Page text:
appeared before Jerusalem to assert his suzerainty by claiming a heavy tribute from
the land and settling the succession to the throne. Jehoahaz, a younger son of Josiah,
had obtained the crown on his father's death, but was deposed by Pharaoh in favor
of Eliakim, who doubtless recommended himself to the king of Egypt by the very qualities
which perhaps had induced his father to disinherit him. Pharaoh changed his name
to Jehoiakim, and established him in the kingdom as a vassal of Egypt (2 Kings 23:33-35;
2 Chronicles 36:3, 4).
5. B. C. 625.
In the third year after these events, Nebuchadnezzar, Prince Royal of Babylon, set out upon an expedition
of conquest, in command of his father's armies; and entering Judea he demanded the
submission of the king of Judah. After a siege of which history gives no particulars,
he captured the city and seized the king as a prisoner of war. But Jehoiakim regained
his liberty and his throne by pledging his allegiance to Babylon; and Nebuchadnezzar
withdrew with no spoil except a part of the holy vessels of the temple, which he
carried to the house of his god, and no captives save a few youths of the seed royal
of Judah, Daniel being of the number, whom he selected to adorn his court as vassal
princes. (2 Kings 24:1; 2 Chronicles 36:6, 7; Daniel 1:1, 2) Three years later Jehoiakim
revolted; but, although during the rest of his reign his territory was frequently
overrun by "bands of the Chaldees," five years elapsed before the armies
of Babylon returned to enforce the conquest of Judea.
Jehoiachin, a youth of eighteen years, who had just succeeded to the throne,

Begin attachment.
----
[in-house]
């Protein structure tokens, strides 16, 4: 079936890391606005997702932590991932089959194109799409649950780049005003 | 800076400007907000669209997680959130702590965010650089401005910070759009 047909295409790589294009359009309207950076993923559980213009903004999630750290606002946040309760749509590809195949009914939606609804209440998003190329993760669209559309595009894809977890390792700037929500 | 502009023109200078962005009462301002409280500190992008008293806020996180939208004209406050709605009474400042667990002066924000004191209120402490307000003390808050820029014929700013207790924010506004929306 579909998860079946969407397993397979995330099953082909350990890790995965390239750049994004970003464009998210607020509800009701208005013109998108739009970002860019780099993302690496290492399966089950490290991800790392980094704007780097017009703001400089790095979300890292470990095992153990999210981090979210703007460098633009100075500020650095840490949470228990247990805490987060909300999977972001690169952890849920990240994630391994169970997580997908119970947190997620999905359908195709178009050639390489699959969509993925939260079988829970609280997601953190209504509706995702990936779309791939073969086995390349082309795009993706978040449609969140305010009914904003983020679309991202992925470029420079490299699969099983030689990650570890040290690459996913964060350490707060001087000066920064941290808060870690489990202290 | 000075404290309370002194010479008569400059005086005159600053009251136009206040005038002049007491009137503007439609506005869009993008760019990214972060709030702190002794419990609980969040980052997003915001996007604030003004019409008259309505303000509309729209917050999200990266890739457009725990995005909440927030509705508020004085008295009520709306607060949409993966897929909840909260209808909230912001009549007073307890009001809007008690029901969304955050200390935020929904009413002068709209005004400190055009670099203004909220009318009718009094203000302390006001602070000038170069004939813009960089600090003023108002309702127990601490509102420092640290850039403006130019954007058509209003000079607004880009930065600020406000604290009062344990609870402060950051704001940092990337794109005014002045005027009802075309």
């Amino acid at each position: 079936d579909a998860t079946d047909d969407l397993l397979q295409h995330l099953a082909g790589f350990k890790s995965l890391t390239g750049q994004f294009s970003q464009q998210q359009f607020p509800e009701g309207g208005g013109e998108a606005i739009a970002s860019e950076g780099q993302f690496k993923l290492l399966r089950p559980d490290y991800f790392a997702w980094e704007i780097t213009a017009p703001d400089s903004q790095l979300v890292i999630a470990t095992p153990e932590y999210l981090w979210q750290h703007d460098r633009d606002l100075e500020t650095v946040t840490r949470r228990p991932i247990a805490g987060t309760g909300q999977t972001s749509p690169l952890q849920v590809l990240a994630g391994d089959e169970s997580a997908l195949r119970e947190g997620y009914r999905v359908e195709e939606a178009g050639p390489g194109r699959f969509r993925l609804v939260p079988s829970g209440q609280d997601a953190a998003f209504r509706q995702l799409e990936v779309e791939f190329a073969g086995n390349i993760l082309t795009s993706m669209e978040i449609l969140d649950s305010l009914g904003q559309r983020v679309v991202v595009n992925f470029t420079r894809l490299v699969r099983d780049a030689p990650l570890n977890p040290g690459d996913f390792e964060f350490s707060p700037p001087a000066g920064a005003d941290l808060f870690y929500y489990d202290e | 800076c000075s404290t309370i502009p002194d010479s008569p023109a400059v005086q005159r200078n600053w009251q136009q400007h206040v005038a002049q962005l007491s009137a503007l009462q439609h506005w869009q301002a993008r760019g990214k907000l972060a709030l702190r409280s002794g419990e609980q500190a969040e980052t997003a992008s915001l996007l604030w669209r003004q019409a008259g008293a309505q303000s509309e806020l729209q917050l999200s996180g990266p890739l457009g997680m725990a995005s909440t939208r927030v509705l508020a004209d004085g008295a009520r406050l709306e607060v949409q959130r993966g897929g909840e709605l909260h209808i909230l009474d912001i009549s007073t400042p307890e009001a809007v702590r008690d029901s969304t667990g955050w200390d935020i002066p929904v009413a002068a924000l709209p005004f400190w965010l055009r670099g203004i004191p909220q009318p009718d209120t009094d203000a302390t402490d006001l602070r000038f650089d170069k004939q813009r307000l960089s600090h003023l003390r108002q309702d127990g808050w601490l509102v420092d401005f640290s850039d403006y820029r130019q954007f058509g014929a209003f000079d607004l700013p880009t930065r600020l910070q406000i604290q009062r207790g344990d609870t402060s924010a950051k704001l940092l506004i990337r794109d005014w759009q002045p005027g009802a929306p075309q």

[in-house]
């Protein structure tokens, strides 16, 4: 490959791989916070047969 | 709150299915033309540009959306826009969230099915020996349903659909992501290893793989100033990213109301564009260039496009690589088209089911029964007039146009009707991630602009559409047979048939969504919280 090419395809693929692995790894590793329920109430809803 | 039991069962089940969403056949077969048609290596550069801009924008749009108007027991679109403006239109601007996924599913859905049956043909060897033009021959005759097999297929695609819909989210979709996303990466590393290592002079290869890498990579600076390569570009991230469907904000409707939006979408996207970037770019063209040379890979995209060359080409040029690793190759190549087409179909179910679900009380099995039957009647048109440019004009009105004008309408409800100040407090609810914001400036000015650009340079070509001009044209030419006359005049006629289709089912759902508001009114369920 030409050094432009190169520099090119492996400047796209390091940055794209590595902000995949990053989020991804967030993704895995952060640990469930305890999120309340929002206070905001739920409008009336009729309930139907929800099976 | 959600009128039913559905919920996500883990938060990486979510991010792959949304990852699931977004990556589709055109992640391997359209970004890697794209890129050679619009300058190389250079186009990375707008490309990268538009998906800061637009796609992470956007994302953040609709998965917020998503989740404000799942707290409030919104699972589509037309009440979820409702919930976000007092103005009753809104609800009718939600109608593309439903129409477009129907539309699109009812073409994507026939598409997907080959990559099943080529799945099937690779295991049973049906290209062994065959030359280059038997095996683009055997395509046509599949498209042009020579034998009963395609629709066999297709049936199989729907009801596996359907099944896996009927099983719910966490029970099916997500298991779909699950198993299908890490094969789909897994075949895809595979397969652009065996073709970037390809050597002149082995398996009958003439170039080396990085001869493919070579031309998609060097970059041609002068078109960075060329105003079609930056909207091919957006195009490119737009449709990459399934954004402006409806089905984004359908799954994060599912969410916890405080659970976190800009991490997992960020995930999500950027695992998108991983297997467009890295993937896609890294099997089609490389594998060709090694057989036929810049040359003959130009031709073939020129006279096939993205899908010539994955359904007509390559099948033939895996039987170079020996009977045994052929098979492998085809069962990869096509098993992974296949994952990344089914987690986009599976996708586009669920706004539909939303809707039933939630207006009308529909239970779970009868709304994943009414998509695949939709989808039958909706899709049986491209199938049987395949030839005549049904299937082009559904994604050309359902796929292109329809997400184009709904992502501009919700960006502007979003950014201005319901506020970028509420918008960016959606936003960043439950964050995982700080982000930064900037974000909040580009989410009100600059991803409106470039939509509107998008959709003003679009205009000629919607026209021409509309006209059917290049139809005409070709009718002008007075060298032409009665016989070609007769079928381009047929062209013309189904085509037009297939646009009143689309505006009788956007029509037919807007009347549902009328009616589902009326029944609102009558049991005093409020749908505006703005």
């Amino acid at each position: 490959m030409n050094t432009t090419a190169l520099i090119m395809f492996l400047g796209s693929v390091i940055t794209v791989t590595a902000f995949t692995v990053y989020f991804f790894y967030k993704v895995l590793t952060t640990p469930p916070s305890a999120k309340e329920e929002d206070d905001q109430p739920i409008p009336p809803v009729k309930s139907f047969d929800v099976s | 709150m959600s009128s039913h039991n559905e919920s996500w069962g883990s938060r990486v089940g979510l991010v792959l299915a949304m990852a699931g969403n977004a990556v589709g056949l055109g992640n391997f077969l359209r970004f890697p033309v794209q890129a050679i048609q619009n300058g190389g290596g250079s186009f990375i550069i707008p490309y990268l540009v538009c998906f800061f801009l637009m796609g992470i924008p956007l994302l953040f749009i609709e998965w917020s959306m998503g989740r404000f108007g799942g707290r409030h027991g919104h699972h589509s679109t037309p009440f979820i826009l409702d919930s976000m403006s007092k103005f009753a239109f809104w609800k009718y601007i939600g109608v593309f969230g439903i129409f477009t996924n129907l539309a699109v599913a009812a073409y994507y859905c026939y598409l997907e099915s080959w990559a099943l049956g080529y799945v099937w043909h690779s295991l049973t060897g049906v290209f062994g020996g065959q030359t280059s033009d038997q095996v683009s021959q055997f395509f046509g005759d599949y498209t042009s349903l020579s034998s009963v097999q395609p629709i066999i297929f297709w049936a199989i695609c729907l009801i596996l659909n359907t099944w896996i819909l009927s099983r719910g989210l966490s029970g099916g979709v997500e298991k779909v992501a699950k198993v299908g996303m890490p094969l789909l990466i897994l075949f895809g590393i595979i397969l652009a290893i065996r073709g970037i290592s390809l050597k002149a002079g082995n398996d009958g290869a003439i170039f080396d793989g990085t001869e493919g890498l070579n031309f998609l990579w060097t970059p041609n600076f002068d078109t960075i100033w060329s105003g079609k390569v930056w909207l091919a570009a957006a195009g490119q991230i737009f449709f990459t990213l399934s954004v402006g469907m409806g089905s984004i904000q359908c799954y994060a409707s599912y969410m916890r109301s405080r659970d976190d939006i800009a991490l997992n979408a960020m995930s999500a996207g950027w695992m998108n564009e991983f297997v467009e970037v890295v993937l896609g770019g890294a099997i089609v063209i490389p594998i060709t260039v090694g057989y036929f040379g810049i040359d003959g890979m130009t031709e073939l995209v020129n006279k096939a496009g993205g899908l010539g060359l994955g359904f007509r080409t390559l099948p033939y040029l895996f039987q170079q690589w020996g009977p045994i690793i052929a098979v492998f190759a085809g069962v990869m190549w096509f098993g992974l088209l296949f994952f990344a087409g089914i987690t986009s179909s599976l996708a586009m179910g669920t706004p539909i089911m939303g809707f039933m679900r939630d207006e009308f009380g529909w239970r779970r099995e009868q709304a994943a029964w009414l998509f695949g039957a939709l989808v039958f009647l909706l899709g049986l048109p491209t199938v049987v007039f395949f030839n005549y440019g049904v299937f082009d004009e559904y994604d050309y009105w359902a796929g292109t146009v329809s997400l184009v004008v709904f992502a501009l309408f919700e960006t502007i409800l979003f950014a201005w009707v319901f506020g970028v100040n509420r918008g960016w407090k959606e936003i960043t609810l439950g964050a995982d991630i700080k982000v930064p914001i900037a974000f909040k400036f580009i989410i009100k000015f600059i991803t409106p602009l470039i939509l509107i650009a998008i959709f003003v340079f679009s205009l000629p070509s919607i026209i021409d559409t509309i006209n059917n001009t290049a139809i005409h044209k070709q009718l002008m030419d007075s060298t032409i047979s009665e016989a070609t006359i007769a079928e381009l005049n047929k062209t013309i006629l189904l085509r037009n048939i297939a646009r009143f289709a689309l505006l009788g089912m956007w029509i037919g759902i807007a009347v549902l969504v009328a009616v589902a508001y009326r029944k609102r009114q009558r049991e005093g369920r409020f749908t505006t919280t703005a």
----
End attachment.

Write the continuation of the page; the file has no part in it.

at once surrendered with his family and retinue, (2 Kings 24:12) and once more Jerusalem
lay at the mercy of Nebuchadnezzar. On his first invasion he had proved magnanimous
and lenient, but he had now not merely to assert supremacy but to punish rebellion.
Accordingly he ransacked the city for everything of value, and "carried away
all Jerusalem," leaving none behind "save the poorest sort of the people
of the land." (2 Kings 24:14)
6. Berosus avers that this
expedition was in Nabopolassar's lifetime (Jos., Apion, 1. 19), and the chronology
proves it. See App. I. as to the dates of these events and the chronology of the
7. 2 Kings 24:1, 2. According to Josephus (Ant.,
10. 6, Ch. 3) Nebuchadnezzar on his second invasion found Jehoiakim still on the
throne, and he it was who put him to death and made Jehoiachin king. He goes on to
say that the king of Babylon soon afterwards became suspicious of Jehoiachin's fidelity,
and again returned to dethrone him, and placed Zedekiah on the throne. These statements,
though not absolutely inconsistent with 2 Kings 24, are rendered somewhat improbable
by comparison with it. They are adopted by Canon Rawlinson in the Five Great Monarchies
(vol. 3, p. 491), but Dr. Pusey adheres to the Scripture narrative (Daniel,
Jehoiachin's uncle Zedekiah was left as king or governor of the despoiled and depopulated
city, having sworn by Jehovah to pay allegiance to his Suzerain. This was "King
Jehoiachin's captivity," according to the era of the prophet Ezekiel, who was
himself among the captives. (Ezekiel 1:2)
The servitude to Babylon had been predicted as early as the days of Hezekiah; (2
Kings 20:17) and after the fulfillment of Isaiah's prophecy respecting it, Jeremiah
was charged with a Divine message of hope to the captivity, that after seventy years
were accomplished they would be restored to their land. (Jeremiah 29:10) But while
the exiles were thus cheered with promises of good, King Zedekiah and "the residue
of Jerusalem that remained in the land" were warned that resistance to the Divine
decree which subjected them to the yoke of Babylon would bring on them judgments
far more terrible than any they had known. Nebuchadnezzar would return to "destroy
them utterly," and make their whole land "a desolation and an astonishment."
(Jeremiah 24:8-10; 25:9; 27:3-8) False prophets rose up, however, to feed the national